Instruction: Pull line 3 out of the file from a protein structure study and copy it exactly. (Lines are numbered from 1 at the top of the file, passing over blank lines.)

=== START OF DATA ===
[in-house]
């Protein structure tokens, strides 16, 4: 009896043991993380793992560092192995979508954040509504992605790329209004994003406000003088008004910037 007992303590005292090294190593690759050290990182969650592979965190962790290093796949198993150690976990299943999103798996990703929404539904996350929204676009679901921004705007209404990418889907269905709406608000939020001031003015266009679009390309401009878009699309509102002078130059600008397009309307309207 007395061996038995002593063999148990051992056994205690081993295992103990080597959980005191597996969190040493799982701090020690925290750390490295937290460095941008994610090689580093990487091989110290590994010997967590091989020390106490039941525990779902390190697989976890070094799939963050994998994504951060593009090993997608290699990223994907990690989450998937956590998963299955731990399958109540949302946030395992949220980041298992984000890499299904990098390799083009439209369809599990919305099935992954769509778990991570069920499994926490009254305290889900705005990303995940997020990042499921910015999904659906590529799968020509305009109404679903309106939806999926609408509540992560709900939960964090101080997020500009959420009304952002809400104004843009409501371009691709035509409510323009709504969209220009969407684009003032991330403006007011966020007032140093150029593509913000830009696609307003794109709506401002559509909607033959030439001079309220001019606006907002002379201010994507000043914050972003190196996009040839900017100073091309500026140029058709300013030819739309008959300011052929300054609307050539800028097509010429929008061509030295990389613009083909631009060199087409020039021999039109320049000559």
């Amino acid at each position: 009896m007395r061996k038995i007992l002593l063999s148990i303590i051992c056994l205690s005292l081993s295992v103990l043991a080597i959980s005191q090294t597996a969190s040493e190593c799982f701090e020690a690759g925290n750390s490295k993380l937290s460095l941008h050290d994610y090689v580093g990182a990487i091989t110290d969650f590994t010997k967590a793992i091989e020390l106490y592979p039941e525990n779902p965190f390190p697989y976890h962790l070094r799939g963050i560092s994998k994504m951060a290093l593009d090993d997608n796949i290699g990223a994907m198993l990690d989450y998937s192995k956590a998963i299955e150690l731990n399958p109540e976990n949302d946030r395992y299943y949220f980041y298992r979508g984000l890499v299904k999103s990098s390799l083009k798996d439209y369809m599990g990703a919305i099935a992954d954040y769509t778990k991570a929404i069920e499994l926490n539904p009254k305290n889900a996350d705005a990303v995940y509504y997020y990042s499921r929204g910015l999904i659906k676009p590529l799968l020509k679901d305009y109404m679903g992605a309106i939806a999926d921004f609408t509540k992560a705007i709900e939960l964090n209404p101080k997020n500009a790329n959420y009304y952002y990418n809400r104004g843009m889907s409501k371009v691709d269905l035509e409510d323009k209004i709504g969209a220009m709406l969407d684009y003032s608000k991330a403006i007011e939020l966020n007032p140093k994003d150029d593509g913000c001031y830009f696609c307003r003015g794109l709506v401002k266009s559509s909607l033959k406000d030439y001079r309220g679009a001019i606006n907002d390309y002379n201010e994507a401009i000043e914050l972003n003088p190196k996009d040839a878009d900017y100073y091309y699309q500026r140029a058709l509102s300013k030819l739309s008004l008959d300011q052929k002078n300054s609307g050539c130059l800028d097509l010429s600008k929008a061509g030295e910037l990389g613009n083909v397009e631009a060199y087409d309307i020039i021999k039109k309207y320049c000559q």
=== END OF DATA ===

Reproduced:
């Amino acid at each position: 009896m007395r061996k038995i007992l002593l063999s148990i303590i051992c056994l205690s005292l081993s295992v103990l043991a080597i959980s005191q090294t597996a969190s040493e190593c799982f701090e020690a690759g925290n750390s490295k993380l937290s460095l941008h050290d994610y090689v580093g990182a990487i091989t110290d969650f590994t010997k967590a793992i091989e020390l106490y592979p039941e525990n779902p965190f390190p697989y976890h962790l070094r799939g963050i560092s994998k994504m951060a290093l593009d090993d997608n796949i290699g990223a994907m198993l990690d989450y998937s192995k956590a998963i299955e150690l731990n399958p109540e976990n949302d946030r395992y299943y949220f980041y298992r979508g984000l890499v299904k999103s990098s390799l083009k798996d439209y369809m599990g990703a919305i099935a992954d954040y769509t778990k991570a929404i069920e499994l926490n539904p009254k305290n889900a996350d705005a990303v995940y509504y997020y990042s499921r929204g910015l999904i659906k676009p590529l799968l020509k679901d305009y109404m679903g992605a309106i939806a999926d921004f609408t509540k992560a705007i709900e939960l964090n209404p101080k997020n500009a790329n959420y009304y952002y990418n809400r104004g843009m889907s409501k371009v691709d269905l035509e409510d323009k209004i709504g969209a220009m709406l969407d684009y003032s608000k991330a403006i007011e939020l966020n007032p140093k994003d150029d593509g913000c001031y830009f696609c307003r003015g794109l709506v401002k266009s559509s909607l033959k406000d030439y001079r309220g679009a001019i606006n907002d390309y002379n201010e994507a401009i000043e914050l972003n003088p190196k996009d040839a878009d900017y100073y091309y699309q500026r140029a058709l509102s300013k030819l739309s008004l008959d300011q052929k002078n300054s609307g050539c130059l800028d097509l010429s600008k929008a061509g030295e910037l990389g613009n083909v397009e631009a060199y087409d309307i020039i021999k039109k309207y320049c000559q």